MOVEMENT, POLITICS AND DEVELOPMENT 59
social-democratic middle class coups against 'threatening radical masses5 - as the dynamic capitalist development would now produce a critical mass of middle class and 'educated workers5 that might be more easy to mobilise in peaceful elections. In Kerala, centre-leftists would thus become more interested in work among 'the masses5 and also engage in joint projects with groups and people that previously were looked upon as communist-pariah. Third, while it may well be that this third world late capitalism generates less unified subordinated classes than early European capitalism, the increasingly many movements that reflect the many different conflicts, would ins^ad have to give more emphasis to various institutional arrangements tb promote co-operation in order to reach reasonable results - which in turn might promote democratic methods. If this proved right, there would thus be concurring and even unifying tendencies among different movements, NGOs, and so on. Fourth, and probably most important, the special kind of politically dominated symbiosis between politics and economy in third world late capitalism, I argued, would make it necessary for subordinate classes to not just stand up against private capitalists but also against the monopolisation of politically controlled resources. Hence there might be preconditions for a similar powerful combination of interests of class and radical democratisation against political-cum-economic rulers as previously between nationalism and the struggle against landlordism plus foreign capitalism. In Kerala, then, one likely trend after the landreform would be more focus on the control of various resources beyond land (such as inputs) through which one would be able to appropriate surplus indirectly through the market. This, in turn, would then spur cooperation among real producers in terms of joint management of, for instance, irrigation, the buying of inputs, and the marketing of their products. Further, there would be more need for co-operation among fragmented labour against mobile capital - which called for democratic political co-ordination among the former and negotiations and pacts between the two. Finally, therefore, democratic governance on both local and central levels would become a new main issue after the previous struggle over fixed resources such as land.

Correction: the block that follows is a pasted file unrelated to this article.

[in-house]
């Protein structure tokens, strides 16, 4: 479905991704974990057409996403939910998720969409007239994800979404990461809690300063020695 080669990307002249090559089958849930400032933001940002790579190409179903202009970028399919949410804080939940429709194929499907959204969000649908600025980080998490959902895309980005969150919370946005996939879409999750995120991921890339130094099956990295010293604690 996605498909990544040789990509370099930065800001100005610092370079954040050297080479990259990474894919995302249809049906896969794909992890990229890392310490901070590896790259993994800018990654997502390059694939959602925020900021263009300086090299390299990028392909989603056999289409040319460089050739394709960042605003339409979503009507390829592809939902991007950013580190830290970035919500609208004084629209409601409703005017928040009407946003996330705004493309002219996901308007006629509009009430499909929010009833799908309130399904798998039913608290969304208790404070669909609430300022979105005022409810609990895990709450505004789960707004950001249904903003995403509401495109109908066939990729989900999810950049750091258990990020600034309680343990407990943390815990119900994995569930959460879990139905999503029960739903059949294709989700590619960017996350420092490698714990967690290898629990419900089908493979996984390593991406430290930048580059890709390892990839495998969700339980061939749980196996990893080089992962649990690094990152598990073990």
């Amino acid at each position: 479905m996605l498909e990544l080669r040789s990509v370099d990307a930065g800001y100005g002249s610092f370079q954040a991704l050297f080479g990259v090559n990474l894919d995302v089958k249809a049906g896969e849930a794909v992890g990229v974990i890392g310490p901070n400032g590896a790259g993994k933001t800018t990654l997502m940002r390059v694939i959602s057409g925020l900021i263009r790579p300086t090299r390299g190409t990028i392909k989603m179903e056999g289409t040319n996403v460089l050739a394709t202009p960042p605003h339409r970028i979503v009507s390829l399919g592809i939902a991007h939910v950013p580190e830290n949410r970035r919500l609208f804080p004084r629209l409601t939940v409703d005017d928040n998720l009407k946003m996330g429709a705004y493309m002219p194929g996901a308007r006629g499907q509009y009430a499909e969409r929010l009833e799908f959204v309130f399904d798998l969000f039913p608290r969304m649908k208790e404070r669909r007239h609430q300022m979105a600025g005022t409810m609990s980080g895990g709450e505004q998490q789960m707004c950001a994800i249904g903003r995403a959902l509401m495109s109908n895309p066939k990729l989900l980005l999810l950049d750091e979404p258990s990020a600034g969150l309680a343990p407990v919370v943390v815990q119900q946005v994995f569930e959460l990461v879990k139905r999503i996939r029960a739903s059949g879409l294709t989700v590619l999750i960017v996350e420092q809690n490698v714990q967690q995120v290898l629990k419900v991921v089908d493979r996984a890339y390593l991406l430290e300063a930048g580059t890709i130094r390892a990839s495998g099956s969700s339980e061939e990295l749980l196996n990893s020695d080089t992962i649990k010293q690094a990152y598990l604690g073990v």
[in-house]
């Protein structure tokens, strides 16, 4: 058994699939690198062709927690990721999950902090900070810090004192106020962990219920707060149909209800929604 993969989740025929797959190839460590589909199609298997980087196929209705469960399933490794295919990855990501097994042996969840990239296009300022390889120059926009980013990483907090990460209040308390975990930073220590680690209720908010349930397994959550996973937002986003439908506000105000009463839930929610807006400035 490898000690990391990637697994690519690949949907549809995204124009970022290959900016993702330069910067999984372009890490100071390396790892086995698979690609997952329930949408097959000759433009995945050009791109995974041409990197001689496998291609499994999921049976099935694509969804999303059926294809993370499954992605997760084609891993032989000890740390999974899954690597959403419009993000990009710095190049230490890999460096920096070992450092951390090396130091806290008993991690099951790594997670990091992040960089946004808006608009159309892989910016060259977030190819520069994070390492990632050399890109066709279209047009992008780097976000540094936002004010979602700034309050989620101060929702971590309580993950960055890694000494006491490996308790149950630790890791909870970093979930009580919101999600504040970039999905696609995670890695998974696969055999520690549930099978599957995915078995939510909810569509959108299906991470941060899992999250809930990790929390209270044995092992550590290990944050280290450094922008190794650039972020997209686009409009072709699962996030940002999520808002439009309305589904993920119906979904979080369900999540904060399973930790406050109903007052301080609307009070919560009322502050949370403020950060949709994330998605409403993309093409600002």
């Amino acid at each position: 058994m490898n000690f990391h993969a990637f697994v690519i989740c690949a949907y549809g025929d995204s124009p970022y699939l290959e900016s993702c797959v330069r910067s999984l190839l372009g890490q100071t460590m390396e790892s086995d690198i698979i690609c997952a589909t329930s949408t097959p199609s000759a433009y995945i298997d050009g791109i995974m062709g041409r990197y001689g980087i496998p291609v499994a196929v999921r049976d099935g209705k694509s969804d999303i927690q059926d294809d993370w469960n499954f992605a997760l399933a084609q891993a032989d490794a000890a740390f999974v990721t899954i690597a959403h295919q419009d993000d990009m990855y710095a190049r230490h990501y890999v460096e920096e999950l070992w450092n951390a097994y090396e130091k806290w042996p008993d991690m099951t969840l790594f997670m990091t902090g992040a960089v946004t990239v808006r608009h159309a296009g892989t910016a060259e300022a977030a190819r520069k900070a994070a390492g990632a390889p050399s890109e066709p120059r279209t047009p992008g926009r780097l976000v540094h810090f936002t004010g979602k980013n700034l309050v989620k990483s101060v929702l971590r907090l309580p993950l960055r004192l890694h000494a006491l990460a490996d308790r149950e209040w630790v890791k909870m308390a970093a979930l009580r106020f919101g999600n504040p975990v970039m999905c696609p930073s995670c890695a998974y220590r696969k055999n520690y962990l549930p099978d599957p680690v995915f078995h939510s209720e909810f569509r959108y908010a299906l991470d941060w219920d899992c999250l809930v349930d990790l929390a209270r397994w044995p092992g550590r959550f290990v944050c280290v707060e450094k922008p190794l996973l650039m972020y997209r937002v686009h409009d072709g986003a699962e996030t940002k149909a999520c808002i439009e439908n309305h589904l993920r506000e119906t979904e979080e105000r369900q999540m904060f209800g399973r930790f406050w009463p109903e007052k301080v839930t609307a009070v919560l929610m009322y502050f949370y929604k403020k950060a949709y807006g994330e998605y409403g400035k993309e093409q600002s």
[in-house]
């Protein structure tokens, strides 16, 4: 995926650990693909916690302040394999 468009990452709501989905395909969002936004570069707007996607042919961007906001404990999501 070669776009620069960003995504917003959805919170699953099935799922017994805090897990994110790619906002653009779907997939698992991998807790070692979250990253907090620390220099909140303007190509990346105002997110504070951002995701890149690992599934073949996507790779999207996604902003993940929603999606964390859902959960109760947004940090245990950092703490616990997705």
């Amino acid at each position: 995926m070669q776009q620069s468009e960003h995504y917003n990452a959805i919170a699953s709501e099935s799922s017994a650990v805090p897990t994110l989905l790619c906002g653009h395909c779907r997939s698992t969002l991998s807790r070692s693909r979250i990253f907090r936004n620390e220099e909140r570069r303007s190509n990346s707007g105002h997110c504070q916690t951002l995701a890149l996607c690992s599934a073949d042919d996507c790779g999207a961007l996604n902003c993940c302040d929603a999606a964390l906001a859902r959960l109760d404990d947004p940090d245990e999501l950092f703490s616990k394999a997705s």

THE OUTCOME IN KERALA
Of course we can not go into details here (in terms of operationalisations, indicators, and empirical results), but with a few important exceptions the above alternative hypotheses from the mid/ late-80s have proved reasonably correct in Kerala.